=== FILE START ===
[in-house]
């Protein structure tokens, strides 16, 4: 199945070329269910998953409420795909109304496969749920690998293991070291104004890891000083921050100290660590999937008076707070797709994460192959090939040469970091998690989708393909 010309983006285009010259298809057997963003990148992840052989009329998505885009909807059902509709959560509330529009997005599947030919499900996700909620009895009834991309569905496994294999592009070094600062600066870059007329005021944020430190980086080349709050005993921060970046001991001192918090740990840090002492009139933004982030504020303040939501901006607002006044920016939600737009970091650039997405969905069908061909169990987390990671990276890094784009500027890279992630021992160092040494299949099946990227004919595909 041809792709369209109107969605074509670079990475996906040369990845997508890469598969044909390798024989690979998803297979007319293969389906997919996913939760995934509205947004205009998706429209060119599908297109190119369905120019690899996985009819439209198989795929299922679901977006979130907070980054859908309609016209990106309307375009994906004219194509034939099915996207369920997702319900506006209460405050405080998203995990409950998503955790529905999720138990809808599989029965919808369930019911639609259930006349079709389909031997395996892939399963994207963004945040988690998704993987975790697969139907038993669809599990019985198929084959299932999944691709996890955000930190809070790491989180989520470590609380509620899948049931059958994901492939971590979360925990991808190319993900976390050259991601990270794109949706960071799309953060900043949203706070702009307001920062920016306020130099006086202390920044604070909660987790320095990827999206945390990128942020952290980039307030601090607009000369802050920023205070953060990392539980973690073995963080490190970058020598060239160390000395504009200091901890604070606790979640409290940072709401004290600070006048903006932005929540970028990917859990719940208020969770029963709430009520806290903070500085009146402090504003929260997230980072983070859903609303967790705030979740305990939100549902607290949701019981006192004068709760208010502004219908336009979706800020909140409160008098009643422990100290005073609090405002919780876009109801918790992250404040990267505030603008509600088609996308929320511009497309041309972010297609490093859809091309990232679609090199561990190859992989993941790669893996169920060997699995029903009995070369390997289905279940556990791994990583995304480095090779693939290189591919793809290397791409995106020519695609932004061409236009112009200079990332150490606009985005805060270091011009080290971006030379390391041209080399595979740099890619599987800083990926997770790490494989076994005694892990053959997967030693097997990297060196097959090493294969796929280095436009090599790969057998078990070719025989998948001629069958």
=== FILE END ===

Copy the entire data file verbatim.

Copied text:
[in-house]
């Protein structure tokens, strides 16, 4: 199945070329269910998953409420795909109304496969749920690998293991070291104004890891000083921050100290660590999937008076707070797709994460192959090939040469970091998690989708393909 010309983006285009010259298809057997963003990148992840052989009329998505885009909807059902509709959560509330529009997005599947030919499900996700909620009895009834991309569905496994294999592009070094600062600066870059007329005021944020430190980086080349709050005993921060970046001991001192918090740990840090002492009139933004982030504020303040939501901006607002006044920016939600737009970091650039997405969905069908061909169990987390990671990276890094784009500027890279992630021992160092040494299949099946990227004919595909 041809792709369209109107969605074509670079990475996906040369990845997508890469598969044909390798024989690979998803297979007319293969389906997919996913939760995934509205947004205009998706429209060119599908297109190119369905120019690899996985009819439209198989795929299922679901977006979130907070980054859908309609016209990106309307375009994906004219194509034939099915996207369920997702319900506006209460405050405080998203995990409950998503955790529905999720138990809808599989029965919808369930019911639609259930006349079709389909031997395996892939399963994207963004945040988690998704993987975790697969139907038993669809599990019985198929084959299932999944691709996890955000930190809070790491989180989520470590609380509620899948049931059958994901492939971590979360925990991808190319993900976390050259991601990270794109949706960071799309953060900043949203706070702009307001920062920016306020130099006086202390920044604070909660987790320095990827999206945390990128942020952290980039307030601090607009000369802050920023205070953060990392539980973690073995963080490190970058020598060239160390000395504009200091901890604070606790979640409290940072709401004290600070006048903006932005929540970028990917859990719940208020969770029963709430009520806290903070500085009146402090504003929260997230980072983070859903609303967790705030979740305990939100549902607290949701019981006192004068709760208010502004219908336009979706800020909140409160008098009643422990100290005073609090405002919780876009109801918790992250404040990267505030603008509600088609996308929320511009497309041309972010297609490093859809091309990232679609090199561990190859992989993941790669893996169920060997699995029903009995070369390997289905279940556990791994990583995304480095090779693939290189591919793809290397791409995106020519695609932004061409236009112009200079990332150490606009985005805060270091011009080290971006030379390391041209080399595979740099890619599987800083990926997770790490494989076994005694892990053959997967030693097997990297060196097959090493294969796929280095436009090599790969057998078990070719025989998948001629069958």